Author Contributions

Maxwell Wightman helped install the research site and took the lead in writing the manuscript and conducting data analysis. Timothy Martin helped with study design, study installation, data analysis, and writing the manuscript. Carlos Gonzalez-Benecke helped with study installation, data analysis, and interpreting results. Eric J. Jokela helped with study design and writing the manuscript. Wendell P. Cropper assisted with data analysis and editing the manuscript. Eric J. Ward helped with data processing and writing the manuscript.

Conflicts of Interest

The authors declare no conflict of interest.

Abbreviations

The following abbreviations are used in this manuscript:
CO2
Carbon Dioxide
PPM
Parts per million
D
Vapor Pressure Deficit (kPa)
U.S.
Unites States
LAI
Leaf Area Index
C
Control Treatment
TR
Throughfall reduction treatment
F
Fertilizer application Treatment
TR+F
Throughfall reduction + fertilizer application treatment
As
Sapwood Area
DBH
Diameter at breast height (1.37m)
PPFD
Photosynthetic photon flux density
TIG
Tungsten inert gas
θ0–20
Volumetric water content of 0–20cm soil horizon
θ0–30
Volumetric water content of 0–30 cm soil horizon
θ0–60
Volumetric water content of 0–60cm soil horizon
θ0–84
Volumetric water content of 0–84cm soil horizon
θ30–60
Volumetric water content of 30–60cm soil horizon
θ60–84
Volumetric water content of 60–84cm soil horizon
ANPP
Aboveground net primary productivity
BAG
Basal area growth
ΔT
Temperature difference
ΔTm
Maximum temperature difference
JS
Sap flux density (JS, g∙m−2∙s−1)
ECOR
Corrected transpiration estimates
E20
Uncorrected transpiration estimates from outer 20mm of sapwood
EMax
Maximum daily transpiration
EDay
Daily transpiration rate
EMonth
Monthly transpiration rate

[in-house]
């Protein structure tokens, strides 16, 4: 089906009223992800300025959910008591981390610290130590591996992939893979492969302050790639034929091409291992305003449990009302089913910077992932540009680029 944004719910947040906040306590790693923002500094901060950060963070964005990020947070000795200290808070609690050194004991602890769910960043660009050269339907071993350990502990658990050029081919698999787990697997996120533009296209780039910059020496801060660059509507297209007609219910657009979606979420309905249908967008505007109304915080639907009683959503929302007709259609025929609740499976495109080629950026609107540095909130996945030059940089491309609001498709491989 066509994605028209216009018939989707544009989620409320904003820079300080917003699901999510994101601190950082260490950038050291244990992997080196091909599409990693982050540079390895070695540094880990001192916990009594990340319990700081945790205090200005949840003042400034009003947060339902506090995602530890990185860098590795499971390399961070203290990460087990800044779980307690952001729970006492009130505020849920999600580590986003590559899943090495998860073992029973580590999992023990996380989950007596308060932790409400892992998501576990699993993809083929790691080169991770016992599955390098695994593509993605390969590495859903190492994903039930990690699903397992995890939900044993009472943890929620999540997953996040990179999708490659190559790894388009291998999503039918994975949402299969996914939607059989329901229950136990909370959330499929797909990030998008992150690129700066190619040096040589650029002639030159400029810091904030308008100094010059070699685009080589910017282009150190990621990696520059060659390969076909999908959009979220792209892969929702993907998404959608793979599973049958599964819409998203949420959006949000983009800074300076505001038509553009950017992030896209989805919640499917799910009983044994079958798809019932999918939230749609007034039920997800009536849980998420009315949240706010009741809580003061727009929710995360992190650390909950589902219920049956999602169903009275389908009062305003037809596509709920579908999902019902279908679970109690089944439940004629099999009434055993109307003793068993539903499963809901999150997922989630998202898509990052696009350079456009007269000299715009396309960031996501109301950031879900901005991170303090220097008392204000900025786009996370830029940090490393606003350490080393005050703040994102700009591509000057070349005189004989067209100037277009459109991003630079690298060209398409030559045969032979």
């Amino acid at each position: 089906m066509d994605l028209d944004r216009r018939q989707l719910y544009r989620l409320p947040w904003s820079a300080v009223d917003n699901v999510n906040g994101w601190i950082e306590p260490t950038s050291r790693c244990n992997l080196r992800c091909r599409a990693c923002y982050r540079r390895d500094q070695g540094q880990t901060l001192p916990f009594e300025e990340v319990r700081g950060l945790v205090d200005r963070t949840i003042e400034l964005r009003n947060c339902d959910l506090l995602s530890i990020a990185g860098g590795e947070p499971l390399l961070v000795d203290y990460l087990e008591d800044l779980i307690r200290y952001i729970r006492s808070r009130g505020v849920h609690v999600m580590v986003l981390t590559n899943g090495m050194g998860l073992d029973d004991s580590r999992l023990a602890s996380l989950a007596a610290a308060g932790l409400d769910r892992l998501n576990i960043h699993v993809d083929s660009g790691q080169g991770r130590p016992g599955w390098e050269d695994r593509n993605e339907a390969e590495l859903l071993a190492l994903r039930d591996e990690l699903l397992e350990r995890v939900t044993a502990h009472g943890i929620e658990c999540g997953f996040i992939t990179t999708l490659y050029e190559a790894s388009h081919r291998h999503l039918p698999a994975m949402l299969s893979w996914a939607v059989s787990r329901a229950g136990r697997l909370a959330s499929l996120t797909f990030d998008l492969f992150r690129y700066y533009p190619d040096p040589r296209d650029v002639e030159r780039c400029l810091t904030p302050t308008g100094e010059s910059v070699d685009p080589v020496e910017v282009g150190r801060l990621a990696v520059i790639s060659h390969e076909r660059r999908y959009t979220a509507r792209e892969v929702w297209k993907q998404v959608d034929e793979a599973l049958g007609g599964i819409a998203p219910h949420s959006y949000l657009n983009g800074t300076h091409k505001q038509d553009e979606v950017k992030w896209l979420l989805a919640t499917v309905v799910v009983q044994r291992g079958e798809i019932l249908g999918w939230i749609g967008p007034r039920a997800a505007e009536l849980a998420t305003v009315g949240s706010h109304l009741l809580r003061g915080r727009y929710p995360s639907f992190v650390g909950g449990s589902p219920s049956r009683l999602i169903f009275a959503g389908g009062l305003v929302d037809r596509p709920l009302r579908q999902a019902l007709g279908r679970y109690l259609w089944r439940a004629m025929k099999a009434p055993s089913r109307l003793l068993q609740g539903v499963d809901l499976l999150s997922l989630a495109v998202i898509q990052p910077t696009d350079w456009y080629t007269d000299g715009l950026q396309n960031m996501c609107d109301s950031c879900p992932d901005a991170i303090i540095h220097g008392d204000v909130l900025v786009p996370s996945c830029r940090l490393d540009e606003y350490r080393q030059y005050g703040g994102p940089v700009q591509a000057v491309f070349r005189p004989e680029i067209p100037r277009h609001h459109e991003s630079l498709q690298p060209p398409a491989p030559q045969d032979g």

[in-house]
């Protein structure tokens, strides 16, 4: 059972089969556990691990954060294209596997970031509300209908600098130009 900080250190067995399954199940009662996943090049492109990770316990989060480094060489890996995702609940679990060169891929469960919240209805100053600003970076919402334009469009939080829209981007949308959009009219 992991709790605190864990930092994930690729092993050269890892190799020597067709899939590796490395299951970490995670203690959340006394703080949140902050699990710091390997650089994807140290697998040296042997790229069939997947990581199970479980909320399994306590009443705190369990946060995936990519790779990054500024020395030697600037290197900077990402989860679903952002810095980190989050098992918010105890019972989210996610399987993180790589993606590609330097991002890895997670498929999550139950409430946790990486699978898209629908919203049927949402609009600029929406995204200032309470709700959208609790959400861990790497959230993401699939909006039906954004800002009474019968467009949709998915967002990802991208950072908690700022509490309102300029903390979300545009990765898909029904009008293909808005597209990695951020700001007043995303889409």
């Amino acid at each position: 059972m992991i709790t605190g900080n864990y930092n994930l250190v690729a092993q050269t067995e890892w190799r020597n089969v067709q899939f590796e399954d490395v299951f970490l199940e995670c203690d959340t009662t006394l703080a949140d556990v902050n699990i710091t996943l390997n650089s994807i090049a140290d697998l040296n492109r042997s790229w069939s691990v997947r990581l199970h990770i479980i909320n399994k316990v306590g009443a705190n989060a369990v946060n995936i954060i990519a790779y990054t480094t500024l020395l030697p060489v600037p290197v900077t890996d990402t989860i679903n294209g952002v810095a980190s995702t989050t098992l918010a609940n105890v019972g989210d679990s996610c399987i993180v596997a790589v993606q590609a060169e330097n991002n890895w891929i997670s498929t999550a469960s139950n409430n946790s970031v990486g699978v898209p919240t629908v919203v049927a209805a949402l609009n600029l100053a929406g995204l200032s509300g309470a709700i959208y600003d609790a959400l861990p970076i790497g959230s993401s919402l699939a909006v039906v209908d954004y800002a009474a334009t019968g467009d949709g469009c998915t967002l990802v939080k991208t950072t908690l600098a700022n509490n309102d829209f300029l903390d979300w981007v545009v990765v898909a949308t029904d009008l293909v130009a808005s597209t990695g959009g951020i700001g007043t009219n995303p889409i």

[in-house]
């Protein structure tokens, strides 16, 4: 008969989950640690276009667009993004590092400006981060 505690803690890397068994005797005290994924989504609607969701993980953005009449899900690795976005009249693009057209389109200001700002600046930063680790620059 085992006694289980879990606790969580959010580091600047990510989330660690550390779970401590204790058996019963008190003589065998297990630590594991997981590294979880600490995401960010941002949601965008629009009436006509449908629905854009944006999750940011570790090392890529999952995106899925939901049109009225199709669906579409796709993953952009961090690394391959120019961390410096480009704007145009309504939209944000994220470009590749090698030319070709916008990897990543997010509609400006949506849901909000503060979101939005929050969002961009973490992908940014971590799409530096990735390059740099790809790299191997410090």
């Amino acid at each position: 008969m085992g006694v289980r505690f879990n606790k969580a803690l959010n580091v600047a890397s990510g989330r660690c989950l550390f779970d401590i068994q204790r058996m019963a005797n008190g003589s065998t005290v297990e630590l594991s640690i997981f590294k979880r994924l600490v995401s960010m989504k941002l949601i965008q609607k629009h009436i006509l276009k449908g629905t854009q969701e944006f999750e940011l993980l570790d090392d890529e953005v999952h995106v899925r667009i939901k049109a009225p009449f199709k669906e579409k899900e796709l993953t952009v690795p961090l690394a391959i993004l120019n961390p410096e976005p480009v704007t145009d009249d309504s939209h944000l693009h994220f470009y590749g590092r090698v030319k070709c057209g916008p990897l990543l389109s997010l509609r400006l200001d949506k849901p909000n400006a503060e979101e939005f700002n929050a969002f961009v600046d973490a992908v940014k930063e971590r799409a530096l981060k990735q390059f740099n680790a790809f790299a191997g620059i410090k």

EYear
Yearly transpiration rate
GC
Canopy stomatal conductance
GCref
Maximum canopy stomatal conductance in mmol∙m−2∙s−1 at vapor pressure Deficit = 1 kPa
δ
The slope of the boundary line of the relationship between canopy stomatal conductance and the natural logarithm of vapor pressure deficit
3-PG
Physiological Principles in Predicting Growth model
MaxCond
Maximum canopy stomatal conductance in m∙s−1 at vapor pressure deficit = 0 kPa
CoeffCond
Defines stomatal response to vapor pressure deficit in mb−1
KS
Whole-tree hydraulic conductance
ΨL
Leaf water potential

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Figure 1. Time series of water relations parameters, leaf area index, and meteorological data during 2013. (A) Total monthly transpiration rate by treatment; (B) Mean monthly daylight hour stomatal conductance by treatment; (C) Mean monthly LAI by treatment; (D) Mean daylight hour vapor pressure deficit (D), monthly mean total daily photosynthetic photon flux density (PPFD), and total monthly rainfall for 2013. Treatments include control (C), throughfall reduction (TR), fertilizer application (F), and throughfall reduction and fertilizer application (TR+F). Error bars represent ± 1 standard error.
Figure 1. Time series of water relations parameters, leaf area index, and meteorological data during 2013. (A) Total monthly transpiration rate by treatment; (B) Mean monthly daylight hour stomatal conductance by treatment; (C) Mean monthly LAI by treatment; (D) Mean daylight hour vapor pressure deficit (D), monthly mean total daily photosynthetic photon flux density (PPFD), and total monthly rainfall for 2013. Treatments include control (C), throughfall reduction (TR), fertilizer application (F), and throughfall reduction and fertilizer application (TR+F). Error bars represent ± 1 standard error.
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Figure 2. Mean whole-tree hydraulic conductance (A) and predawn water potential (B) for each measurement date from October 2012 (Month = 10) to November 2013 (Month = 9) for control (C), throughfall reduction (TR), fertilizer application (F), and throughfall reduction and fertilizer application (TR+F) treatments. Error bars represent ± 1 standard error.
Figure 2. Mean whole-tree hydraulic conductance (A) and predawn water potential (B) for each measurement date from October 2012 (Month = 10) to November 2013 (Month = 9) for control (C), throughfall reduction (TR), fertilizer application (F), and throughfall reduction and fertilizer application (TR+F) treatments. Error bars represent ± 1 standard error.